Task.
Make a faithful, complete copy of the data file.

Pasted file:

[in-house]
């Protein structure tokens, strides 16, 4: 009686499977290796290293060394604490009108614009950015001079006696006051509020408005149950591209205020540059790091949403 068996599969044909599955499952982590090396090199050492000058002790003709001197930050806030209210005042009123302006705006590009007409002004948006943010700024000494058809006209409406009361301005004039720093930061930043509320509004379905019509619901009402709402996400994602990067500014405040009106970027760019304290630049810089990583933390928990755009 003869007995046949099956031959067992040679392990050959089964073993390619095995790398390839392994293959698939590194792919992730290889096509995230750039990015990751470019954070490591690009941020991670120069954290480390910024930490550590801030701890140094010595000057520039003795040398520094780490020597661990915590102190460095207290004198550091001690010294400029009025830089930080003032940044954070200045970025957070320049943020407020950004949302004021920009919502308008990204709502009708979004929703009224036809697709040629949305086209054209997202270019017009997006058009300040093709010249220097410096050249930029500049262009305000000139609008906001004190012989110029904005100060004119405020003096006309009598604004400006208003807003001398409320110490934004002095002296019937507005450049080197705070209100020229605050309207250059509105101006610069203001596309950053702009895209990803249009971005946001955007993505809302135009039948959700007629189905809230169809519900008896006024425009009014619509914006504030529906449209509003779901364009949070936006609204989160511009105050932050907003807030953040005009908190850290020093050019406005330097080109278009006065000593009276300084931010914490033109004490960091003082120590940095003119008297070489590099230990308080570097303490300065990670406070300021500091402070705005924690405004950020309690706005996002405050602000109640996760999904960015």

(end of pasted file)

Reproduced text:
[in-house]
């Protein structure tokens, strides 16, 4: 009686499977290796290293060394604490009108614009950015001079006696006051509020408005149950591209205020540059790091949403 068996599969044909599955499952982590090396090199050492000058002790003709001197930050806030209210005042009123302006705006590009007409002004948006943010700024000494058809006209409406009361301005004039720093930061930043509320509004379905019509619901009402709402996400994602990067500014405040009106970027760019304290630049810089990583933390928990755009 003869007995046949099956031959067992040679392990050959089964073993390619095995790398390839392994293959698939590194792919992730290889096509995230750039990015990751470019954070490591690009941020991670120069954290480390910024930490550590801030701890140094010595000057520039003795040398520094780490020597661990915590102190460095207290004198550091001690010294400029009025830089930080003032940044954070200045970025957070320049943020407020950004949302004021920009919502308008990204709502009708979004929703009224036809697709040629949305086209054209997202270019017009997006058009300040093709010249220097410096050249930029500049262009305000000139609008906001004190012989110029904005100060004119405020003096006309009598604004400006208003807003001398409320110490934004002095002296019937507005450049080197705070209100020229605050309207250059509105101006610069203001596309950053702009895209990803249009971005946001955007993505809302135009039948959700007629189905809230169809519900008896006024425009009014619509914006504030529906449209509003779901364009949070936006609204989160511009105050932050907003807030953040005009908190850290020093050019406005330097080109278009006065000593009276300084931010914490033109004490960091003082120590940095003119008297070489590099230990308080570097303490300065990670406070300021500091402070705005924690405004950020309690706005996002405050602000109640996760999904960015």